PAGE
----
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Tips for introducing new bulls to your herd

Tips for introducing new bulls to your herd

By Scout Nelson

Bull sale season is an exciting time for cattle producers, marking a period of growth and renewal within herds across the nation. When a new bull arrives, preparing adequately is crucial for its success and the overall well-being of the existing herd.

Here are tips few tips provided by Madison Kovarna, SDSU Extension beef nutrition field specialist, and Sydney Vanderhoff:

Housing Preparation

New bulls require robust housing with well-maintained fences to prevent escapes and ensure safety. Before the bull's arrival, inspect and repair any damage to fences, feed bunks, and water fountains. A clean and functional water source is vital to keep the bull hydrated and healthy in its new environment.

Health Checks

Although many bulls come with a health certificate, having your veterinarian perform a thorough health examination is advisable. This helps identify any immediate health issues and establishes a baseline for monitoring future behavioral or health changes.

Implement a quarantine period of ideally 60 days to prevent disease transmission to the herd, limiting direct contact during this phase.

Acclimation Process

Introducing a new bull to an existing group of bulls requires careful management to avoid disruptions in the herd's social hierarchy. Initially, keep the new bull separate, allowing visual contact without physical interaction.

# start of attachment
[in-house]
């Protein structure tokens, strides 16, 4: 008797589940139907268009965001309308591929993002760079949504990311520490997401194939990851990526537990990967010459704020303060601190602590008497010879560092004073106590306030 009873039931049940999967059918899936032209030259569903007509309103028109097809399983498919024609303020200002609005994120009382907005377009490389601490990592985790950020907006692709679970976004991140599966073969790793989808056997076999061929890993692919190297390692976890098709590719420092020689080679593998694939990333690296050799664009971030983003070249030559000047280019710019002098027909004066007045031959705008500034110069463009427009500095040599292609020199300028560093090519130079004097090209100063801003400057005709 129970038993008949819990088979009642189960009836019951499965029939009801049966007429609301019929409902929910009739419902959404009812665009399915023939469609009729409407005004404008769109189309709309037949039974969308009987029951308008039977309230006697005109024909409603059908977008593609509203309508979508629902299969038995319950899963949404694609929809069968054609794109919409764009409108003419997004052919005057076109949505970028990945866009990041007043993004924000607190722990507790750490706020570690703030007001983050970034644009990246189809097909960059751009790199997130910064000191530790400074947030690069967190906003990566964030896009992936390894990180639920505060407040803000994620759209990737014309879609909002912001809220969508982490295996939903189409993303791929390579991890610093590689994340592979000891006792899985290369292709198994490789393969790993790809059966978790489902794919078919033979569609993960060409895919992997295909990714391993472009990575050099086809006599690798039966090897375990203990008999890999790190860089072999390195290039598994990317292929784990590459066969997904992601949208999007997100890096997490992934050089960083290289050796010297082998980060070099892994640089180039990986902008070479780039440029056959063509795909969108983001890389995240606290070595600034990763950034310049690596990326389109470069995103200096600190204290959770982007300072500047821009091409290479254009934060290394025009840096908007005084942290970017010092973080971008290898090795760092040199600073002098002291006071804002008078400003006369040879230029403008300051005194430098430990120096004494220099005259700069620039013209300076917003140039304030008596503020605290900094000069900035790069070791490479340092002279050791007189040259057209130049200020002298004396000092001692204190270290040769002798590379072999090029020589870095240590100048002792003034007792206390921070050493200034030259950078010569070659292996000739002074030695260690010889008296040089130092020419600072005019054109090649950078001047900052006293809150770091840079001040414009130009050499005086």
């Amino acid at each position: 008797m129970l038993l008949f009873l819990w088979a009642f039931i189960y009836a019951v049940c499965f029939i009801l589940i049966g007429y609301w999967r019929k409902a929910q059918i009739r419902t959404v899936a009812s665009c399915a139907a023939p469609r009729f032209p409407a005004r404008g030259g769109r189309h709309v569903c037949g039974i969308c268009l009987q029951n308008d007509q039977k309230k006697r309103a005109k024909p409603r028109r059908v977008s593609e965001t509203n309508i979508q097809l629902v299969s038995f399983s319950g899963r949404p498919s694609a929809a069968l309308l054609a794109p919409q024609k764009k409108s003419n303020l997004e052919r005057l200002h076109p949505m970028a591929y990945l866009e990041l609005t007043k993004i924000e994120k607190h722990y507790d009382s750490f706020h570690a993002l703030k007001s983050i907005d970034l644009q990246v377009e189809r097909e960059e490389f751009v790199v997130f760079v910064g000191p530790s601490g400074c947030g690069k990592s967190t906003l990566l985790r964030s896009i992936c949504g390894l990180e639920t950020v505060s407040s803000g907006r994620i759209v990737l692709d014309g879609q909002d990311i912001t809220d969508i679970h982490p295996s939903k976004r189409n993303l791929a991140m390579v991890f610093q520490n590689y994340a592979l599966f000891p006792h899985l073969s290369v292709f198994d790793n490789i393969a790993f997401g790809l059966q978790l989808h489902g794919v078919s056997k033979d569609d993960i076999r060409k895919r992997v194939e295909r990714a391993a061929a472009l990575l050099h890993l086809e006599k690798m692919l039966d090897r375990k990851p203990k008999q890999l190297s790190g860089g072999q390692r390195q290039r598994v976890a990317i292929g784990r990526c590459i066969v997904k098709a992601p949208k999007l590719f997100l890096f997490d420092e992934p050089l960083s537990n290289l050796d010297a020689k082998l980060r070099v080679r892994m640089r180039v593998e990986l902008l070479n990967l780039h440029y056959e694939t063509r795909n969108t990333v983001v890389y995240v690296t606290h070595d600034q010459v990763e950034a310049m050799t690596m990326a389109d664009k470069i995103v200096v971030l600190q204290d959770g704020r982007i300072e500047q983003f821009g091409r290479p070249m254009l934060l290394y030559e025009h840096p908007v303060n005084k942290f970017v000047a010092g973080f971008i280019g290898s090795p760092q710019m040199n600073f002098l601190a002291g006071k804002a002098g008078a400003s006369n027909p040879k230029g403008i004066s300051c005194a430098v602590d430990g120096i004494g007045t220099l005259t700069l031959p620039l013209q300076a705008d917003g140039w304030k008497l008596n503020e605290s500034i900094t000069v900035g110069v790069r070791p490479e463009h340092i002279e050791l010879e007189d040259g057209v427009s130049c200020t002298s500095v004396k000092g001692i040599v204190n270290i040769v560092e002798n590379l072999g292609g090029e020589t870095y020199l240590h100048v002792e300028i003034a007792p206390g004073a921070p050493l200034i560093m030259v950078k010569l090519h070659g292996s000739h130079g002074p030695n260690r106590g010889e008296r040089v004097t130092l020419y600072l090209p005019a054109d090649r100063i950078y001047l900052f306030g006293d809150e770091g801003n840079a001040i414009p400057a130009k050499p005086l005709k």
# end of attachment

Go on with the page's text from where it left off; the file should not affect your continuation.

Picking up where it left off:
This helps minimize fighting and injuries when they are finally introduced. Consider the age and size of the bulls to prevent dominance issues, especially protecting younger bulls from more mature, larger ones.

Nutritional Adjustments

Nutritional management is key, especially when transitioning bulls from an energy-dense diet to pasture. Gradually adjust the diet to a forage-based one to maintain condition and support reproductive health. Aim for a body condition score of 6 prior to breeding season, allowing for some weight loss during this physically demanding period without compromising fertility.

By following these guidelines, you can ensure a smooth transition for your new bull, promoting health and harmony within your herd.

Photo Credit -gettyimages-steveoehlenschlager

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Categories: South Dakota, Livestock, Beef Cattle, Dairy Cattle

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